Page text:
CARACAS, Venezuela (AP) — On the streets of Caracas, vast slums blanket the hillsides while squatters hang laundry in the windows of abandoned buildings. Trash-strewn alleys are riddled with potholes and lined with broken streetlamps. The city's main waterway, the polluted Guaire River, is known more for sewage than swimming.
While oil has ushered in spectacular construction projects for glittering Middle Eastern cities, including the world's tallest building in Dubai and plans for branches of the Louvre and Guggenheim museums in Abu Dhabi, it's brought relatively meager changes to Venezuela, which holds the world's largest proven oil reserves.
Nearly 14 years after President Hugo Chavez took office, and despite the biggest oil bonanza in Venezuela's history, there's little outward sign of the nearly one trillion petrodollars that have flowed into the country.
Venezuela has undoubtedly changed during Chavez's tenure. The populist president has used the oil wealth to buttress his support through cash handouts, state-run grocery stores and a gamut of other social programs. With more money in the economy, incomes are higher and the number of people living in poverty has fallen.
Unemployment has dropped from more than 13 percent in 1999 to about 8 percent. The country has also achieved rapid improvement on the U.N. Human Development Index, which measures a range of indicators from living standards to life expectancy.
"We're applying a successful program — successful politically, successful socially, successful economically," Chavez said at a news conference. "With flaws, of course, but it's successful. We're laying the foundations of a historic project that will take our entire lifetime."
All of which makes him a tough incumbent to beat in the upcoming Oct. 7 election.
Yet some experts say Chavez could have done much more to improve the country's infrastructure, boost its economy and invest in the very oil industry that keeps Venezuela afloat.
"It's overwhelmingly clear that Venezuela has wasted the windfall," said Francisco Monaldi, an economist and director of the International Center of Energy and the Environment at Caracas' IESA business school. "You should have had much greater economic growth, much greater reduction of poverty."
Among Latin American countries, the economies of Brazil, Chile, Peru and Argentina all have expanded more rapidly than Venezuela's since Chavez took office in 1999, recording average growth between 3 and 5 percent a year.
Venezuela, by contrast, averaged a 2.8 percent annual increase of gross domestic product between 1999 and 2011, according to International Monetary Fund figures. By that measure, the country was outperformed by every other member of the Organization of Petroleum Exporting Countries except Libya. Even war-torn Iraq posted higher growth.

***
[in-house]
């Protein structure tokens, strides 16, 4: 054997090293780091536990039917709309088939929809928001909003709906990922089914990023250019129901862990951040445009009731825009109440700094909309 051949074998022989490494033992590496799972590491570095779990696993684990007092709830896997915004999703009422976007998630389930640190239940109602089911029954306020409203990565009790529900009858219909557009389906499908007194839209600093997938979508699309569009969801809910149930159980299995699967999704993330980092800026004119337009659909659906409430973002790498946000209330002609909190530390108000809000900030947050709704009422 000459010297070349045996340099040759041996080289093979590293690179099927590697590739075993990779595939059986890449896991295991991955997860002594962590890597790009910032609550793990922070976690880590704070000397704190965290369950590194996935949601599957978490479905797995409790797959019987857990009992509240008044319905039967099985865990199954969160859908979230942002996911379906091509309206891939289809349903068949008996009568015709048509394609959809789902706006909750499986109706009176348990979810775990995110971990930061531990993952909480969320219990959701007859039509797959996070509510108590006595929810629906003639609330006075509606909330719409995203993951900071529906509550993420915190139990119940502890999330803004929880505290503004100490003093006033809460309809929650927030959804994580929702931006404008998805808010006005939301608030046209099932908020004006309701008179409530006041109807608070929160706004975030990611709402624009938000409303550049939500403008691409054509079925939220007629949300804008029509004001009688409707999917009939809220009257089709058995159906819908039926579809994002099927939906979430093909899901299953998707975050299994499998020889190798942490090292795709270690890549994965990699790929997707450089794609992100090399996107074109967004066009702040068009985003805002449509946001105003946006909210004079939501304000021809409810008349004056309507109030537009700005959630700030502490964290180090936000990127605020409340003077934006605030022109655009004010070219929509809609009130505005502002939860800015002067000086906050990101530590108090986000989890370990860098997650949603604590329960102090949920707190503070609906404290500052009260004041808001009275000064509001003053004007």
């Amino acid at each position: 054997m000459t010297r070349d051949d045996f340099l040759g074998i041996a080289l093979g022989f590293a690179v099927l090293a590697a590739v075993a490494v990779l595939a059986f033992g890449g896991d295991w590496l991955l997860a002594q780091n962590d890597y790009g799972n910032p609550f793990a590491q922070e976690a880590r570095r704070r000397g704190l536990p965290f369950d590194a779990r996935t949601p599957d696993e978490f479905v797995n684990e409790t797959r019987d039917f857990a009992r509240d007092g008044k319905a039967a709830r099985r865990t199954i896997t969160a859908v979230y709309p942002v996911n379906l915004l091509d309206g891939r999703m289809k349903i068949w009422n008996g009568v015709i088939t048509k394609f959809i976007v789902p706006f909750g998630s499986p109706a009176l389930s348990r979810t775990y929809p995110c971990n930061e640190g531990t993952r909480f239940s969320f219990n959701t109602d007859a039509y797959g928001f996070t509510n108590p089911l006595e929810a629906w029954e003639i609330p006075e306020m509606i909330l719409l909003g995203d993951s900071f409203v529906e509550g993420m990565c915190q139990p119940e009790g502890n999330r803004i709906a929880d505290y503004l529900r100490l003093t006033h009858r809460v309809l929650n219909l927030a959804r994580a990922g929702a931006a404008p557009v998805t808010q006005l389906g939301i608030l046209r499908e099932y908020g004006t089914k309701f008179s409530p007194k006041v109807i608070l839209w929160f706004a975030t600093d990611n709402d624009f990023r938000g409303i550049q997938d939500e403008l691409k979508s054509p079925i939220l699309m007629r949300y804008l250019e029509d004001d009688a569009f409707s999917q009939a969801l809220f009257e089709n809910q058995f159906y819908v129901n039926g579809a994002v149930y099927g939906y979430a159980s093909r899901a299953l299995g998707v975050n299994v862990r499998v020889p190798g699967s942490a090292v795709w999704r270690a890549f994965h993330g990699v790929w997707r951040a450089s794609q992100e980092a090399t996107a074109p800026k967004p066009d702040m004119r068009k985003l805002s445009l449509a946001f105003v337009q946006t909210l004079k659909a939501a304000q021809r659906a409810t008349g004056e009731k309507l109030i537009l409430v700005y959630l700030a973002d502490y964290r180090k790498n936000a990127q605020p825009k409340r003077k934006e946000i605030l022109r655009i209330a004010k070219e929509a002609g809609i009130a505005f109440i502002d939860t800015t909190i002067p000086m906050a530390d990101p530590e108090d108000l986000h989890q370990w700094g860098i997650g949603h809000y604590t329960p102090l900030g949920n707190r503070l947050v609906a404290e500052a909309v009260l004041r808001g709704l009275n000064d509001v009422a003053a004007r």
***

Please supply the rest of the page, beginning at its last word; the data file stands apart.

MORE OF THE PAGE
Some Venezuelans, such as tennis instructor Naybeth Figueroa, say Chavez has simply channeled money toward his "Chavista" supporters while neglecting deeply ingrained problems such as soaring murder rates, inflation, crumbling infrastructure and poor government services. Venezuela now ranks among the most violent and corrupt places on earth.
"The country is falling to pieces," Figueroa said. "Where is the oil money going?"
Where the money went
On a rutted unpaved road in the countryside outside Caracas, unemployed housewife Moreli Gonzalez lives in a shack with a dirt floor and walls made of rusting sheets of zinc. She is thankful to Chavez that she now receives a $280-a-month cash benefit through a program called "Mothers of the Neighborhood Mission."
"Now we have everything," said Gonzalez, who credits a government education program with helping her learn to read — and a state-run grocery down the road that has made food more affordable.
"We eat better," she said, showing off cupboards filled with bags of rice and pasta. "My children didn't used to eat snacks. Now they eat well."
The government programs for the poor are why Oil Minister Rafael Ramirez recently boasted: "This was one country before President Chavez's government, and a different one afterward."
He was referring to the more than $300 billion that the government has spent during Chavez's tenure on "social development," including health care and education.
It's been made possible by oil prices that have shot up, sending more than $981 billion in revenues to the state oil company, Petroleos de Venezuela SA, between 1999 and 2011.
Some economists say that given the boom, it's little wonder Venezuelans living below the poverty line declined from 50 percent in the first half of 1999 to about 32 percent in the second half of last year.
"There are people here who are eating meat who didn't used to eat meat. But is that due to Chavez? That's not due to Chavez. That's the result of the changes in the price of oil," said economist Angel Garcia Banchs, director of the consulting firm Econometrica.
The state oil company's contributions to the government have more than tripled, from $16.5 billion in 2004 to $58.6 billion last year.
And it's not all going to social programs. Chavez has spent billions on the military, buying up Russian-made fighter jets, helicopters and rifles.
University enrollment has also more than doubled. Low-income students now attend the tuition-free Bolivarian University, which was established on the leafy campus of a former state oil company office building.
One of the biggest expenses, though, has simply been supporting a growing bureaucracy. The number of public employees has ballooned during Chavez's presidency, from about 1.3 million to 2.4 million. And Chavez has made clear that if he's re-elected, "that's going to keep going up."